Myth and Modernity

Postcritical Reflections

By Milton Scarborough

Subjects: Constructive Postmodernism
Series: SUNY series, The Margins of Literature
Paperback : 9780791418802, 161 pages, July 1994
Hardcover : 9780791418796, 161 pages, July 1994

Alternative formats available from:

Table of contents


1. Modernity and the Crisis of Myth

2. Modernity on Myth

The Nature of Modernity
Modernity and Myth
Outside Down
Max Mueller: Myth as Explanation for Aryan Metaphors
The English Anthropolgoists: Myth as Animism, Totemism, and Magic
Outside Middle
Bronislaw Malinowski: Myth as Social Charter
Outside Up
C. S. Lewis: Myth as Fable and Fact
Inside Up
Ernst Cassirer: Myth as an Organ of Self-Revelation
Claude Levi-Strauss: Myth as Mediator between Culture and Nature
Inside Middle
Rudolf Bultmann: Myths as Possibilities for Human Existence
Inside Down
Sigmund Freud: Myth as Repressed Libido
Carl Jung: Myth as Archtypal Meaning
Problems with Modern Myth Theories

3. Myth at the Margins of Modernity

Myth at the Margins of Modern Thought
Mircea Eliade: Myths as Collective Participation in Common Symbols
Taylor Stevenson: History as Myth
Michael Novak: Myths as Guiding Images, Symbols, and Values
Myth at the Margins of Scientific Thought
Harvey Cox: Genesis as the Disenchantment of Nature
Stephen Toumin: Myth as the Misuse of Scientific Results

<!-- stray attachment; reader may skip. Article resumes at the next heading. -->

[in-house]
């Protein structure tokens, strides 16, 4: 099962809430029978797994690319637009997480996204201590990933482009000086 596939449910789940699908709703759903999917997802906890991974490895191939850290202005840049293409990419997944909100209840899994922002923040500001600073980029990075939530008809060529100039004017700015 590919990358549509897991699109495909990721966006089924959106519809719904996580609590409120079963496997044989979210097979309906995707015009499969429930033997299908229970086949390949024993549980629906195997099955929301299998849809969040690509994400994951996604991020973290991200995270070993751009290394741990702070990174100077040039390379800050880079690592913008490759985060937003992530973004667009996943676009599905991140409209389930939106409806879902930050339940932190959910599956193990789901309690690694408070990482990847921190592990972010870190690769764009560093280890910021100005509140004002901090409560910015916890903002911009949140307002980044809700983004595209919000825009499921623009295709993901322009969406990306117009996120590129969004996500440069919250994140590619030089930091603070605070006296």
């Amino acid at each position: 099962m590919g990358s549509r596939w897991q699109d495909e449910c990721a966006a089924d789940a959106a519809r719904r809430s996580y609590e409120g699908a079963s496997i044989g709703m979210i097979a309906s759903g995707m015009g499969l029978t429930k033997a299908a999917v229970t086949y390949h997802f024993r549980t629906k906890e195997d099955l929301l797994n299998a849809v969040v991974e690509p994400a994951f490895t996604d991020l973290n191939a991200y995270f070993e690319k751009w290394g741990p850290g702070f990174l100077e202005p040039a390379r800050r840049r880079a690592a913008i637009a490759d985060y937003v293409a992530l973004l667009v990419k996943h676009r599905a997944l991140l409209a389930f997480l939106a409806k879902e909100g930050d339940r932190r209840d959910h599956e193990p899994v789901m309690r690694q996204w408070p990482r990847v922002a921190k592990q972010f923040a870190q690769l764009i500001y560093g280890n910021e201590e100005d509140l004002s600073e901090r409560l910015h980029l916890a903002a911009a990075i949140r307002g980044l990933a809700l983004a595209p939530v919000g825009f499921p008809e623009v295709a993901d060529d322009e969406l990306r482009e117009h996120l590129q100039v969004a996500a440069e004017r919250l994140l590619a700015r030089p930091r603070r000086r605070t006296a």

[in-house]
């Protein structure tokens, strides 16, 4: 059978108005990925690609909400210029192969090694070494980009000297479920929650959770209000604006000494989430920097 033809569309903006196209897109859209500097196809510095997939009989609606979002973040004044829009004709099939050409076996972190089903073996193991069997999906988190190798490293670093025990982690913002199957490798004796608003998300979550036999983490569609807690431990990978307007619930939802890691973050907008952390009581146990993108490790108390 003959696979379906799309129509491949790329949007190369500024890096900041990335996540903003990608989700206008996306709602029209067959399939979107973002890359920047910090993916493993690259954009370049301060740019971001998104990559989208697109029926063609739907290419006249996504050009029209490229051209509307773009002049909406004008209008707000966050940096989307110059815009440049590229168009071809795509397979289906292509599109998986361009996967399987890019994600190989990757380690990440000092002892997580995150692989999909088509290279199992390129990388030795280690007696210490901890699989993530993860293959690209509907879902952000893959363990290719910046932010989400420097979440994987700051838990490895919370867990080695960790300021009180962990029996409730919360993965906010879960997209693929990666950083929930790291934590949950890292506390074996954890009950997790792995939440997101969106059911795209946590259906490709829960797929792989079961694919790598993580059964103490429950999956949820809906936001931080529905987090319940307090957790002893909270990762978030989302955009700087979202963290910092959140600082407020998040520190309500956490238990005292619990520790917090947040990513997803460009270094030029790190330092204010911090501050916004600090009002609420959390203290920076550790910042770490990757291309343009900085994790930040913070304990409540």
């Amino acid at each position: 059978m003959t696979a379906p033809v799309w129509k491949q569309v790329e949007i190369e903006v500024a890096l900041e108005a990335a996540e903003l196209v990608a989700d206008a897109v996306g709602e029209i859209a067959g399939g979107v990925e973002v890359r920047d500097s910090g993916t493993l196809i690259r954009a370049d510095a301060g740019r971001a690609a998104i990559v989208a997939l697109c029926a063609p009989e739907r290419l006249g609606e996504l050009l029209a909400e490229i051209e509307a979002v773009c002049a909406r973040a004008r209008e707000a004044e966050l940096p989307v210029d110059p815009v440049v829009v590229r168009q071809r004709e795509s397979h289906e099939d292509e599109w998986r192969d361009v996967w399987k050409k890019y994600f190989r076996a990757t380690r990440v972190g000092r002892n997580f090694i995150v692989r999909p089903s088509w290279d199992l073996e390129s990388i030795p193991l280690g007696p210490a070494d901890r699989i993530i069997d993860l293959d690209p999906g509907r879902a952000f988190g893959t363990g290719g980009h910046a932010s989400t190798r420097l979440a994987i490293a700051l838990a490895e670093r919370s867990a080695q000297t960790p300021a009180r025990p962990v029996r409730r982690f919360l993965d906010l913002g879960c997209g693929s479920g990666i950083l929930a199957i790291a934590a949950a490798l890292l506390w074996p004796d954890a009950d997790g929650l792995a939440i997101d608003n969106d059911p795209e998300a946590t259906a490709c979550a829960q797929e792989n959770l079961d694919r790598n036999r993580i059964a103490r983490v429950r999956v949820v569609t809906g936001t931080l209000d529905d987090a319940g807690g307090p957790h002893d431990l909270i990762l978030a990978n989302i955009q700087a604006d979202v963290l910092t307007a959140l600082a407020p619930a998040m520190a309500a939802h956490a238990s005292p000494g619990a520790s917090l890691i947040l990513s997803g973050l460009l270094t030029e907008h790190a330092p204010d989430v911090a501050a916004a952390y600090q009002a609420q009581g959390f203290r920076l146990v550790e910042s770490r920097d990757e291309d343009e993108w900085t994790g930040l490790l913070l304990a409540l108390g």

Michael Foster: Myths as Determinants of Scientific Method
Langdon Gilkey: Myths as Multivalent Symbols of the Transcendent
Edward Maziarz: Myth and Science as Formal Symbolic Structures

4. Myth in the Heart of Modernity

The Timaeus
Timaeus versus Genesis
Big Bang versus Existentialism: Anthropology
Phenomenology versus History of Religions: Methodology
Covering Law versus Continuous Series Explanations: The Logic of Scientific Explanation
Myth versus History in Barthes' Structural Linguistics
The Tacit Dimension
Timaeus versus Genesis in Historial Perspective

5. Toward a Postcritical Understanding of Myth

Contemporary Physics and Cartesian Dualism
The Wave-Particle Dualism and Scientific Representation
The Uncertainty Principle
Goedel's Proof
The Phenomenological Turn
The Nature of Myth
Myth and Truth
The Truth of Myth in General
The Truth of the Timaues and Genesis

6. Epilogue

The Visual Imagination
Naming the Nomad




This book surveys selected modern theories of myth from philosophy, religion, anthropology, sociology, and psychoanalysis to demonstrate a common commitment to a dualistic ontology and/or epistemology. With help from the work of Maurice Merleau-Ponty and Michael Polanyi, the author proposes a new theory of myth which goes beyond these dualisms. It argues that although the Enlightenment sought to banish myth, it was itself animated by myths which it could neither recognize nor accredit. Moreover, it argues that myth is a primordial, articulate grasp of the life-world and is essential for providing a fundamental orientation to all human activities, including theorizing. The myths of Timaeus and Genesis are shown tacitly to shape modernity's most sophisticated theories in science and philosophy, including the criteria for truth.

Milton Scarborough is Professor of Philosophy and Religion at Centre College.


"This book is an important voice in the current debate about the implications of pluralism, relativism, and nihilism for the culture and for the educational enterprise. But the fundamental contribution of the book is its hypothesis about how we think. " — William Elford Rogers, Furman University